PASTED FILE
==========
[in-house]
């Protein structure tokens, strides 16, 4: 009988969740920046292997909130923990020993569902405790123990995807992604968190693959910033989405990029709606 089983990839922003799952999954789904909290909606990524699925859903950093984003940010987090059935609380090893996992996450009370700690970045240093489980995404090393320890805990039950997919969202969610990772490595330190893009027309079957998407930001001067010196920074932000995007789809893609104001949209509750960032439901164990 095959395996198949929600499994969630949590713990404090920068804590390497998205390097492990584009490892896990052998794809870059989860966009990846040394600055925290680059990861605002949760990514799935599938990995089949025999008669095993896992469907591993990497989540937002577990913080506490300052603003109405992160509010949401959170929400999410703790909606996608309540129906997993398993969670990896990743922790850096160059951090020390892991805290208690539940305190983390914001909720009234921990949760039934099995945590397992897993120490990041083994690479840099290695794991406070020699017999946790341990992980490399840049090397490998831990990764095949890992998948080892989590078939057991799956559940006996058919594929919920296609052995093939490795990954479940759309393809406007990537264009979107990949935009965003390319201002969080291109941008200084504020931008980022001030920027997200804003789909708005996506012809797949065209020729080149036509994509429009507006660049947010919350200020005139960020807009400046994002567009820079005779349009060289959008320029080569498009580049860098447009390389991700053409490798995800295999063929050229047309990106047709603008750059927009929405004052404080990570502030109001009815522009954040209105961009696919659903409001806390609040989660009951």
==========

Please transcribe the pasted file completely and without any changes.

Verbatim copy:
[in-house]
């Protein structure tokens, strides 16, 4: 009988969740920046292997909130923990020993569902405790123990995807992604968190693959910033989405990029709606 089983990839922003799952999954789904909290909606990524699925859903950093984003940010987090059935609380090893996992996450009370700690970045240093489980995404090393320890805990039950997919969202969610990772490595330190893009027309079957998407930001001067010196920074932000995007789809893609104001949209509750960032439901164990 095959395996198949929600499994969630949590713990404090920068804590390497998205390097492990584009490892896990052998794809870059989860966009990846040394600055925290680059990861605002949760990514799935599938990995089949025999008669095993896992469907591993990497989540937002577990913080506490300052603003109405992160509010949401959170929400999410703790909606996608309540129906997993398993969670990896990743922790850096160059951090020390892991805290208690539940305190983390914001909720009234921990949760039934099995945590397992897993120490990041083994690479840099290695794991406070020699017999946790341990992980490399840049090397490998831990990764095949890992998948080892989590078939057991799956559940006996058919594929919920296609052995093939490795990954479940759309393809406007990537264009979107990949935009965003390319201002969080291109941008200084504020931008980022001030920027997200804003789909708005996506012809797949065209020729080149036509994509429009507006660049947010919350200020005139960020807009400046994002567009820079005779349009060289959008320029080569498009580049860098447009390389991700053409490798995800295999063929050229047309990106047709603008750059927009929405004052404080990570502030109001009815522009954040209105961009696919659903409001806390609040989660009951």